Well, it is done and open again! The Blanco Pioneer Museum opened the doors with an exhibit that we call “Western Heritage.” Western Heritage goes from the era of the cowboys and trail drives to the time of settlement of our own Blanco County. During your tour, you might ask yourself what this has got to do with Blanco. Well folks, we are focusing on the county of Blanco and the settlers who contributed to its growth and success. The major towns are showcased by pictures and short histories of each town. We have memorabilia from events which directly or indirectly were connected to some people who lived in or still live in the county. Blanco County has a wealth of history and well-known people who have contributed to our history or grew up in this county and went on to fame. Be proud to be from Blanco County is our motto.
On Saturday, the opening ceremony was started by Rebecca Howerton, who welcomed the crowd with a cowboy joke. She introduced Judge Bill Guthrie, who came armed not only with a sidearm but with his Henry rifle. Judge Guthrie gave the history of Blanco County from the time of James Hughes Callahan to the time Blanco County was formed by the 7th Texas Legislature. Sherry Jenkins from the Blanco County Historical Commission told of the development in the North end of Blanco County and Rebecca Howerton, also from the Blanco County Historical Commission, told of the development in the South end of Blanco County. Pat Vallone was the next speaker; she gave the history of a Blanco citizen who will soon become an elite member of the Western Heritage Museum. She announced that Mr. Lawrence Coffee will be inducted into the Western Heritage Museum in November. As many of you realize, Mr. Coffee has rodeoed most of his life and won many awards during his time on the rodeo circuit. We have some of his memorabilia in the museum. He was in the movie “All the Pretty Horses,” in which he played the part of a vaquero. Lawrence thanked everyone for recognizing him and he wished that more of the young people would come to see the museum. More thank yous came from Nell Krueger and Linda Howard for all of the people who worked to reopen the museum and to the people who supported the museum during the opening. Special thanks went to Two Fat Guys BBQ, American Legion, Deb Hunnicutt Catering, Kent Fortune and Lawrence Coffee.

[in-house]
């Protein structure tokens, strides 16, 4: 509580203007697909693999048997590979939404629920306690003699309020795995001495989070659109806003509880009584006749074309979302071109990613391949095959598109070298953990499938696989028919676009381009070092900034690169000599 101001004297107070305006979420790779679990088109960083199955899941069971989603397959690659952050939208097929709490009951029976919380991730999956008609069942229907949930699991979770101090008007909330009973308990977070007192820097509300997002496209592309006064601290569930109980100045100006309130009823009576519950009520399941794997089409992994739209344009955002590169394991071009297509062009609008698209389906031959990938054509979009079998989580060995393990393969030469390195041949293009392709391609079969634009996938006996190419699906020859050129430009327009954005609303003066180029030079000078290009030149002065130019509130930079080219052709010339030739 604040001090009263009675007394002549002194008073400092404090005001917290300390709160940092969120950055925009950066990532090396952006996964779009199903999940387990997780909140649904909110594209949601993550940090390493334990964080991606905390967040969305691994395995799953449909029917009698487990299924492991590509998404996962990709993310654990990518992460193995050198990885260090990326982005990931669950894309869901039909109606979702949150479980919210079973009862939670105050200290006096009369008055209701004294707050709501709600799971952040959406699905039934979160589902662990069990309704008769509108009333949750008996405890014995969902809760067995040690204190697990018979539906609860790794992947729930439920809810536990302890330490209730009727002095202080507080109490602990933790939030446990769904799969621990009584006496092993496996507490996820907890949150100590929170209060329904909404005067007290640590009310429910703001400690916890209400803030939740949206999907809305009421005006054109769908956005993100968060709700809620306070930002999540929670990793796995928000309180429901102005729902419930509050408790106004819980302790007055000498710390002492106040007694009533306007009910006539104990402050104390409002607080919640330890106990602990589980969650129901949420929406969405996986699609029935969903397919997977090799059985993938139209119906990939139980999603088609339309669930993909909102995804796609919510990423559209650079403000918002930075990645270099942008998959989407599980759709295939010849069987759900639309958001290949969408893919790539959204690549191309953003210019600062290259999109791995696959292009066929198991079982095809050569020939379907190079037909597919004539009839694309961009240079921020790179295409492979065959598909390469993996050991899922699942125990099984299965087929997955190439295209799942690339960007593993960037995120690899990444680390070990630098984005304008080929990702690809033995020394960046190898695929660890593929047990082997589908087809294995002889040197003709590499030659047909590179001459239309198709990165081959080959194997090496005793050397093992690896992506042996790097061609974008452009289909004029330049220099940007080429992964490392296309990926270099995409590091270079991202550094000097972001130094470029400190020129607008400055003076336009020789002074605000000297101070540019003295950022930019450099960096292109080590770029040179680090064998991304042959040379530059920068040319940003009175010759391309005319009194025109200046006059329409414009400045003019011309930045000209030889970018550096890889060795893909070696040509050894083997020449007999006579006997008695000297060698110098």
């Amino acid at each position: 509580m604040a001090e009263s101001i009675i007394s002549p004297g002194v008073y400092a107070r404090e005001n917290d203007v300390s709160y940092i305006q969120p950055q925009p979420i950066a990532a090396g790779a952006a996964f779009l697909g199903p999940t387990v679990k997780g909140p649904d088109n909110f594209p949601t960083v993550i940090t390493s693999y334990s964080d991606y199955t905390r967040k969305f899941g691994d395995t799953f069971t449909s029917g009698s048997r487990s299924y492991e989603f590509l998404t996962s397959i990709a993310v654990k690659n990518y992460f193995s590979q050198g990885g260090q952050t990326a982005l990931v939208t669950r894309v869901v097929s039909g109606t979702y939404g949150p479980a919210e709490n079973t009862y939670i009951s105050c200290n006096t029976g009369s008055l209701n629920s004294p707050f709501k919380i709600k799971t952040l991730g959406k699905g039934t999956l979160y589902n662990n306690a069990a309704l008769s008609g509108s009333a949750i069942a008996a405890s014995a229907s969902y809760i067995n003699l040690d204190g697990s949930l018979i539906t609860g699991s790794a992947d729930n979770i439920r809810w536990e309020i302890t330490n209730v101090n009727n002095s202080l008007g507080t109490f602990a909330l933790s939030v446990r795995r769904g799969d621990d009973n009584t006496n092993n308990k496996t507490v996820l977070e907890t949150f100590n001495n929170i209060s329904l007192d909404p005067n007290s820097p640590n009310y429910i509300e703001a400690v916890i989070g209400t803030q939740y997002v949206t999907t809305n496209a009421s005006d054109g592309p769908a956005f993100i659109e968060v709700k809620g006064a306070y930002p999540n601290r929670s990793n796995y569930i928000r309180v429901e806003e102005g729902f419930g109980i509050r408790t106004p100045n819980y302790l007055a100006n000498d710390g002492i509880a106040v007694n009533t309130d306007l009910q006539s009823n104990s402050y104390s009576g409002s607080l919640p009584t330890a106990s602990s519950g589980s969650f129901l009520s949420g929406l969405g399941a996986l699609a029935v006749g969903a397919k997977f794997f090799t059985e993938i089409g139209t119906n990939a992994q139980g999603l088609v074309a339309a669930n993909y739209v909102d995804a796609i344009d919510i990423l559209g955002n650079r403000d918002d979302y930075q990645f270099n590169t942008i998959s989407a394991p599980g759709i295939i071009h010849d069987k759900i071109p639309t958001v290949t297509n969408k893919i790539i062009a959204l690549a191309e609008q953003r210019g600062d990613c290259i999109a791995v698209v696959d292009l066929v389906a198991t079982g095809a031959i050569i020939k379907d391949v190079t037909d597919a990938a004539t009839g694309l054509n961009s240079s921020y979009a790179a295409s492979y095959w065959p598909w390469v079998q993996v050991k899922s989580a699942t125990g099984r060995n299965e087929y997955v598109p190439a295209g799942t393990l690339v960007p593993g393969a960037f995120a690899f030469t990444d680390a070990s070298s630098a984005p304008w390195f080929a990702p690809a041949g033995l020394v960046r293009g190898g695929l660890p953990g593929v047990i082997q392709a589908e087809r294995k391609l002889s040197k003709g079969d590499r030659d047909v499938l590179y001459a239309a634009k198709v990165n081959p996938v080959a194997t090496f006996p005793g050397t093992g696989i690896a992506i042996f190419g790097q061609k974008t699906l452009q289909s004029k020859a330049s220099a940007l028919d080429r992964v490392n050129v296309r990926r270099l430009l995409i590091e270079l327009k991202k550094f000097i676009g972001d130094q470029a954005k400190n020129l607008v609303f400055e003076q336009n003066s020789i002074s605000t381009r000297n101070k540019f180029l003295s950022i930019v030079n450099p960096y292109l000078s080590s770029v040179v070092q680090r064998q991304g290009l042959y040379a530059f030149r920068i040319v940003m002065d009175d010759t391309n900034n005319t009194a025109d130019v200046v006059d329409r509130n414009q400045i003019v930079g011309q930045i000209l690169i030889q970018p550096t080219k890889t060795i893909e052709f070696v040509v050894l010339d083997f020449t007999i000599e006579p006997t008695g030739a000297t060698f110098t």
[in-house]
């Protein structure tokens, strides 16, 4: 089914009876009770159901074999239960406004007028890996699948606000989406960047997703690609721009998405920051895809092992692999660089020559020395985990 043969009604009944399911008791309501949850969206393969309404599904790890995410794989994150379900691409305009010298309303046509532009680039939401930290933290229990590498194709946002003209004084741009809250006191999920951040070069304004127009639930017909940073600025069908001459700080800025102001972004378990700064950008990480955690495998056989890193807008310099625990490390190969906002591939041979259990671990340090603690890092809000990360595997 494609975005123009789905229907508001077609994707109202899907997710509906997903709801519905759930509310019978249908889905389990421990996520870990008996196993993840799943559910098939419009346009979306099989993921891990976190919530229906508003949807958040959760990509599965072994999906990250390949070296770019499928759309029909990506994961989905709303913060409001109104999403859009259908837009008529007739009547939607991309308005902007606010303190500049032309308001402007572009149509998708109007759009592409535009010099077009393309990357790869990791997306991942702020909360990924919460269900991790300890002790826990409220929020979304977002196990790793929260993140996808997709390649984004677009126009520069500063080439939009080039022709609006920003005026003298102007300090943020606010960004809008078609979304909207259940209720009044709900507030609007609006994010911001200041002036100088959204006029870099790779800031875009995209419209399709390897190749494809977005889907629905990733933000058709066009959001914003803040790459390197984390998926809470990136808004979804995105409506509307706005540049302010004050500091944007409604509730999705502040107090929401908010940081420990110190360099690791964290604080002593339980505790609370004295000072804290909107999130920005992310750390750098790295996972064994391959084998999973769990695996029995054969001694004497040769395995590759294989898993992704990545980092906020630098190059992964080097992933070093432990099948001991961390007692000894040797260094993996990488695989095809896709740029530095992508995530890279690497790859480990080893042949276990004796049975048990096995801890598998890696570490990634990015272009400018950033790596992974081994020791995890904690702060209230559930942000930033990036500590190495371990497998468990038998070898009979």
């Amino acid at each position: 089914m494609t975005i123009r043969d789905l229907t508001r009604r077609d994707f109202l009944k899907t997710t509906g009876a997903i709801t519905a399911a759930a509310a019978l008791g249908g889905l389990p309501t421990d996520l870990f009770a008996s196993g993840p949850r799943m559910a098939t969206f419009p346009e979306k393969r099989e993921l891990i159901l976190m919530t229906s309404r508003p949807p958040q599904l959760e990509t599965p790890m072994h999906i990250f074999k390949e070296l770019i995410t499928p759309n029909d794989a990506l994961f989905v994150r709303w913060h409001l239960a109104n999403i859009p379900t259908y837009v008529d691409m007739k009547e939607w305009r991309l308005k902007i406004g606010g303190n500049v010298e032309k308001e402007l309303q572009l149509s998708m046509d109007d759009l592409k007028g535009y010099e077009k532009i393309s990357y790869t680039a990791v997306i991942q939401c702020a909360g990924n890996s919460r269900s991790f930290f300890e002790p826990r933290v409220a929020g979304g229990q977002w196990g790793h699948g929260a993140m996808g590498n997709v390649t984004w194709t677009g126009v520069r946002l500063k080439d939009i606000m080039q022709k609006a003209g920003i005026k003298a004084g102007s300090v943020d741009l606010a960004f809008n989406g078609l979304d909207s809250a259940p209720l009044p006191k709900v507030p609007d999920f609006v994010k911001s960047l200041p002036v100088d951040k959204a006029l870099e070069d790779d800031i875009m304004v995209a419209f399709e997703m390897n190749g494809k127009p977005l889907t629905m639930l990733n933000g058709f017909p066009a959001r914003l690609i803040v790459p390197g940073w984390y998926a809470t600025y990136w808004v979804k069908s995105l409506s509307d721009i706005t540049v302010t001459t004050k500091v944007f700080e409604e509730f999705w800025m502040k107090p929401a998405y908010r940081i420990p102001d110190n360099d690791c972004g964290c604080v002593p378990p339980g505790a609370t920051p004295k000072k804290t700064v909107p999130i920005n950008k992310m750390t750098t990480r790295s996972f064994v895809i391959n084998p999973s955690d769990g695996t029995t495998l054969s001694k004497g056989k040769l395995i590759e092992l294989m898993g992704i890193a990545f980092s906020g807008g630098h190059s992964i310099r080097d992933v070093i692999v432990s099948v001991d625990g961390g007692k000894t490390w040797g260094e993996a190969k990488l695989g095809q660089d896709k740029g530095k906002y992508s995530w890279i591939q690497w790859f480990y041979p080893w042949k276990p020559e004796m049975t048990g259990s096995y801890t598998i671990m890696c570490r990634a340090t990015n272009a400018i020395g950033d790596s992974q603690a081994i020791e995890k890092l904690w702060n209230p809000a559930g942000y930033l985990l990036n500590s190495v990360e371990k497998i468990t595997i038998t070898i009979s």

Entertainment continued with Lawrence Coffee and his steer roping machine, The Dry River Gang, Knife and Bullwhips by Mike Bainton Group featuring Angel Fire and Little Bit.
Sunday morning the Purple Sage Singers, Dorothy Trimble and Skip Brasher, did very old cowboy songs and the gathered audience sang along. This group had several requests after their main show. Kenny Bridgeport showed us how to dance Native American Style while his sister assisted in “The Shawl Dance.” At 2 pm, Angel Fire (Brooke Landry) and Little Bit (Gillian Sitler) were introduced by Mark Mabrito after his comedic routine on the explanation of the Confederate Union uniform being part of the cowboy’s original dress. The Mike Bainton group spent the afternoon showing visitors how to throw knives while Patty and Lawrence Coffee sang old gospel songs to finish Sunday afternoon. Thank yous go to Aaron Sitler and Mike Landry, who spent the afternoon showing our visitors how to throw knives.
Our coloring contest was won by Daniel Chamblee III and Benjamin Olmedo. Benjamin, please come by to claim your prize, as we did not have a phone number for you. Our door prizes were drawn and our winners are: Retta Martin, Pam R., Jeff Kerr, Mary Nabers, Mary Parks, Kathrin Baker, Gale Barches, George Villareal, Harriet Campbell and Janie Jones.
Perhaps you may be driving by the museum and notice the new marker. This marker was moved recently from a roadside park near Round Mountain by TxDot. An unveiling ceremony will be conducted later by the Blanco County Historical Commission and more information will be available after the ceremony, but James Wilson Baines has returned to his home in Blanco.